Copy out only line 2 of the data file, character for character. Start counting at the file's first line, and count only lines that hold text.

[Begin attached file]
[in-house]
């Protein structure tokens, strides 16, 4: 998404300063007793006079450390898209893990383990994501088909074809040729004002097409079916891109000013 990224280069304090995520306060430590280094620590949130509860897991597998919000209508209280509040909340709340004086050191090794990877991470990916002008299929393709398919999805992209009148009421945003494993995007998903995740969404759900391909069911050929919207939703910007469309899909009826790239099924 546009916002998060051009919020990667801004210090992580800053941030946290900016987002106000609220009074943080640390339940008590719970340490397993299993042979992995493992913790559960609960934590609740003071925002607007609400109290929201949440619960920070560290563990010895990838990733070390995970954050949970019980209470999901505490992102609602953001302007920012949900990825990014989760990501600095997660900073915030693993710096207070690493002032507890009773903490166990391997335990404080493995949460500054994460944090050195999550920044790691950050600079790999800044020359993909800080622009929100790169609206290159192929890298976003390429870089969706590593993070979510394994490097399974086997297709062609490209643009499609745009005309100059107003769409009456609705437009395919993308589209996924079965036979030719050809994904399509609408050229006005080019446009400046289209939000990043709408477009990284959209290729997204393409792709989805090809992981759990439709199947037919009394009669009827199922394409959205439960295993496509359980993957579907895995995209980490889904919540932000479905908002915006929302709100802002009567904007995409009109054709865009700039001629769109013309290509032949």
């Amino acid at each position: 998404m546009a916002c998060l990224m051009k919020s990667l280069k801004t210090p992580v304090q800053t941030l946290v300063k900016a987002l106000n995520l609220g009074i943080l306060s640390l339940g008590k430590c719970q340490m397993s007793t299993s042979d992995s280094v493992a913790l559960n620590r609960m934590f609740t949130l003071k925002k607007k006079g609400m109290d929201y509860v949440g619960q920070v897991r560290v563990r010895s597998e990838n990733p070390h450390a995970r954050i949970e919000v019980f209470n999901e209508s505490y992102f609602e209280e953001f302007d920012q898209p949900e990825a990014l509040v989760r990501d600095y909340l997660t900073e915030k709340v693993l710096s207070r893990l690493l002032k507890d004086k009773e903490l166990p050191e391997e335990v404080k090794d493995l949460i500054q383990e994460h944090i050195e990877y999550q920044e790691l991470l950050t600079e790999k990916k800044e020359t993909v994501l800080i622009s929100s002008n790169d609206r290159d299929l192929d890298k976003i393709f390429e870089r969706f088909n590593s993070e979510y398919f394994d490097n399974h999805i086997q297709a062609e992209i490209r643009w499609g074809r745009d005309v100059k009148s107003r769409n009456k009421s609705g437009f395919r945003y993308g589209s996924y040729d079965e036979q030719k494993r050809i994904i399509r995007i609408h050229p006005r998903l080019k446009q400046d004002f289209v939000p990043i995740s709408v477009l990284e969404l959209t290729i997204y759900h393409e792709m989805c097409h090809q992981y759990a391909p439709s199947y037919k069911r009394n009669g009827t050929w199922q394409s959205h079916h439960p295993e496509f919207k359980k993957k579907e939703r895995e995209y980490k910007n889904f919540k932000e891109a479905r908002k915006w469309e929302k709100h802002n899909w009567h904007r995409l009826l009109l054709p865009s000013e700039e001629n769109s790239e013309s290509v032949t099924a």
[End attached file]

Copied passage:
């Protein structure tokens, strides 16, 4: 998404300063007793006079450390898209893990383990994501088909074809040729004002097409079916891109000013 990224280069304090995520306060430590280094620590949130509860897991597998919000209508209280509040909340709340004086050191090794990877991470990916002008299929393709398919999805992209009148009421945003494993995007998903995740969404759900391909069911050929919207939703910007469309899909009826790239099924 546009916002998060051009919020990667801004210090992580800053941030946290900016987002106000609220009074943080640390339940008590719970340490397993299993042979992995493992913790559960609960934590609740003071925002607007609400109290929201949440619960920070560290563990010895990838990733070390995970954050949970019980209470999901505490992102609602953001302007920012949900990825990014989760990501600095997660900073915030693993710096207070690493002032507890009773903490166990391997335990404080493995949460500054994460944090050195999550920044790691950050600079790999800044020359993909800080622009929100790169609206290159192929890298976003390429870089969706590593993070979510394994490097399974086997297709062609490209643009499609745009005309100059107003769409009456609705437009395919993308589209996924079965036979030719050809994904399509609408050229006005080019446009400046289209939000990043709408477009990284959209290729997204393409792709989805090809992981759990439709199947037919009394009669009827199922394409959205439960295993496509359980993957579907895995995209980490889904919540932000479905908002915006929302709100802002009567904007995409009109054709865009700039001629769109013309290509032949």